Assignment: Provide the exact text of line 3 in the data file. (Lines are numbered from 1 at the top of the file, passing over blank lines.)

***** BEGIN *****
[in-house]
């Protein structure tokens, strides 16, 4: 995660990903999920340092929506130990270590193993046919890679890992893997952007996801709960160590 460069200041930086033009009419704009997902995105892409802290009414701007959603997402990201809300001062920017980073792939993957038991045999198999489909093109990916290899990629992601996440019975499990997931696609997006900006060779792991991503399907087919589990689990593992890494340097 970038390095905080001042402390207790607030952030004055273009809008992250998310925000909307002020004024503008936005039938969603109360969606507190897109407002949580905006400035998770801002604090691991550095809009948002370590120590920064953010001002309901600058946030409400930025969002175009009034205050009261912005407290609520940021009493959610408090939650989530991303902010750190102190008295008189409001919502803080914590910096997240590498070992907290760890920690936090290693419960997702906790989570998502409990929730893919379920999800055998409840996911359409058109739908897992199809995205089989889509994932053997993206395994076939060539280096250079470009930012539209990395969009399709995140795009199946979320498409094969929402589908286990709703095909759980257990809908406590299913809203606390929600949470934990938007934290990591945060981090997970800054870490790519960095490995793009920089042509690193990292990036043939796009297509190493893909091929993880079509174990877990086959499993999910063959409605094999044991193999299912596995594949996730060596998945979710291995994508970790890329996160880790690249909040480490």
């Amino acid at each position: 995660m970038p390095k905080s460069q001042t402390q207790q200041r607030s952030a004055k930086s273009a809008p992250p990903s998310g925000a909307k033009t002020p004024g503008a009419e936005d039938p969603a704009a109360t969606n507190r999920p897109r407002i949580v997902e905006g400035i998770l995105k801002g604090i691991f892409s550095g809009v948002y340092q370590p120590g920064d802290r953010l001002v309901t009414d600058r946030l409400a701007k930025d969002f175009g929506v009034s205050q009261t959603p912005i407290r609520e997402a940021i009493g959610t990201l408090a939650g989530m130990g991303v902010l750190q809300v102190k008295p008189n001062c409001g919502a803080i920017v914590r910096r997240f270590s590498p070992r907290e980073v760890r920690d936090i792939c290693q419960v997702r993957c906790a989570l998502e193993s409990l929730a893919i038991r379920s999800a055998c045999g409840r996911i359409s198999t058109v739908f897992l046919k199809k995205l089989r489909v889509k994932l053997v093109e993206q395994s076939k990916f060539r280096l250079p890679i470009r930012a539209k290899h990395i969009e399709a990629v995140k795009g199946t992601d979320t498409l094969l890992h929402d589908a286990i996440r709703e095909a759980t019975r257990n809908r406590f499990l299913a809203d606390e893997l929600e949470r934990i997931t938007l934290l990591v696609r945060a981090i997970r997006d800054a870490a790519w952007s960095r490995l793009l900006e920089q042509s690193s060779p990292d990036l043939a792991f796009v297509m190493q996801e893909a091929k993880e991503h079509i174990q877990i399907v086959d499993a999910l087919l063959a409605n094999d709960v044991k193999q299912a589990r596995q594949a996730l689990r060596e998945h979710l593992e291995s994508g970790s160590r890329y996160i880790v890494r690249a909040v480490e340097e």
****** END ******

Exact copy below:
């Amino acid at each position: 995660m970038p390095k905080s460069q001042t402390q207790q200041r607030s952030a004055k930086s273009a809008p992250p990903s998310g925000a909307k033009t002020p004024g503008a009419e936005d039938p969603a704009a109360t969606n507190r999920p897109r407002i949580v997902e905006g400035i998770l995105k801002g604090i691991f892409s550095g809009v948002y340092q370590p120590g920064d802290r953010l001002v309901t009414d600058r946030l409400a701007k930025d969002f175009g929506v009034s205050q009261t959603p912005i407290r609520e997402a940021i009493g959610t990201l408090a939650g989530m130990g991303v902010l750190q809300v102190k008295p008189n001062c409001g919502a803080i920017v914590r910096r997240f270590s590498p070992r907290e980073v760890r920690d936090i792939c290693q419960v997702r993957c906790a989570l998502e193993s409990l929730a893919i038991r379920s999800a055998c045999g409840r996911i359409s198999t058109v739908f897992l046919k199809k995205l089989r489909v889509k994932l053997v093109e993206q395994s076939k990916f060539r280096l250079p890679i470009r930012a539209k290899h990395i969009e399709a990629v995140k795009g199946t992601d979320t498409l094969l890992h929402d589908a286990i996440r709703e095909a759980t019975r257990n809908r406590f499990l299913a809203d606390e893997l929600e949470r934990i997931t938007l934290l990591v696609r945060a981090i997970r997006d800054a870490a790519w952007s960095r490995l793009l900006e920089q042509s690193s060779p990292d990036l043939a792991f796009v297509m190493q996801e893909a091929k993880e991503h079509i174990q877990i399907v086959d499993a999910l087919l063959a409605n094999d709960v044991k193999q299912a589990r596995q594949a996730l689990r060596e998945h979710l593992e291995s994508g970790s160590r890329y996160i880790v890494r690249a909040v480490e340097e």